Clijsters stands by gamesmanship charge
August 4, 2003
LOS ANGELES (AFP) - Kim Clijsters doesn't make a habit of backing down on the tennis court, and she wasn't backing down from her charge that fellow Belgian Justine Henin-Hardenne isn't above a little gamesmanship in a tennis match.
Clijsters, who lost to Henin-Hardenne in the final at San Diego on Sunday, denied that it was poor sportsmanship that prompted her to suggest that her opponent might not have needed an injury time out to treat blisters on her foot.
"It's her full right to do it," Clijsters said of the five-minute time out, which Henin-Hardenne took after losing the first set.
But she added: "Sometimes she was limping after a point that she lost, then next point she was running all the balls down. Those were like little signs where I thought maybe she's faking it a little bit."
Clijsters insisted she didn't intend to take anything away from Henin-Hardenne's performance.
"I have absolutely no problem saying that she was the better player - in the second and third set, she was so much better than I," Clijsters said. "I don't like losing, but I think I give a lot of credit to my opponents."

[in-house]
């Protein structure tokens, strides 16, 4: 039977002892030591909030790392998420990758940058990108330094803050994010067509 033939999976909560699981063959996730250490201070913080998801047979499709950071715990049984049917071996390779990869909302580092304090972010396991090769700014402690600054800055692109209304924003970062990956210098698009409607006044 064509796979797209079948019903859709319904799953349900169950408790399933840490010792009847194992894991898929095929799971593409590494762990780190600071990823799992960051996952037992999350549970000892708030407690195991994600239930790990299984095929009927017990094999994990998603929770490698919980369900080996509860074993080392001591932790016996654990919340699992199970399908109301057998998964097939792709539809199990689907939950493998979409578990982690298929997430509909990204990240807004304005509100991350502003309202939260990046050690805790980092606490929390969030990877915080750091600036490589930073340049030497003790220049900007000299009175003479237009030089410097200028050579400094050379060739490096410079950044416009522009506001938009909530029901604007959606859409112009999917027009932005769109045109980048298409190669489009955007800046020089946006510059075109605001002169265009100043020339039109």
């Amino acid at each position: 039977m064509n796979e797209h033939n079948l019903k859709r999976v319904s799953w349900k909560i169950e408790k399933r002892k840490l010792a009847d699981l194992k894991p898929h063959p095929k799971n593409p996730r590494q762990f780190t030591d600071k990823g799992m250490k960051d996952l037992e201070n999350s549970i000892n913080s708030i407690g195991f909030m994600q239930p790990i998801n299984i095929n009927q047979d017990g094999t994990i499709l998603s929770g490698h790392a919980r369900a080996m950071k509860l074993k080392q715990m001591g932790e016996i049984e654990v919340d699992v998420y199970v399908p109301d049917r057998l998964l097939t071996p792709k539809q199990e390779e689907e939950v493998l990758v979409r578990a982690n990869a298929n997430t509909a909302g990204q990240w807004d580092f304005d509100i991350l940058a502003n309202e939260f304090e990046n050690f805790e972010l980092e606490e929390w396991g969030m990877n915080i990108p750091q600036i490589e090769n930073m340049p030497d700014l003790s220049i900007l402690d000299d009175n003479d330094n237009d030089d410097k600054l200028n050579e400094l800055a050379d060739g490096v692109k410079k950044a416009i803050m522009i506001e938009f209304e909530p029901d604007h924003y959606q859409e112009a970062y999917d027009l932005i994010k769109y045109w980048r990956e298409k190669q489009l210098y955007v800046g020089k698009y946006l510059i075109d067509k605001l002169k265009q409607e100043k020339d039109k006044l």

Clijsters has pretty stern views on playing hurt in any case.
"I think the first time I ever called a trainer on court was this year in Berlin, and I actually pulled my hamstring," said the 20-year-old, who could grab the world number one ranking this week in Los Angeles, where Henin-Hardenne isn't entered.
"You see it in a lot of matches, where players pull out when they're down 6-1, 4-0. I think it takes some of the respect out of tennis," she said.
"Tennis is a physical sport, and you get injuries. Unless you break a leg or something, I don't think there's honestly a reason to pull out, unless you have the next week a big tournament coming up where you don't want to take any serious risk."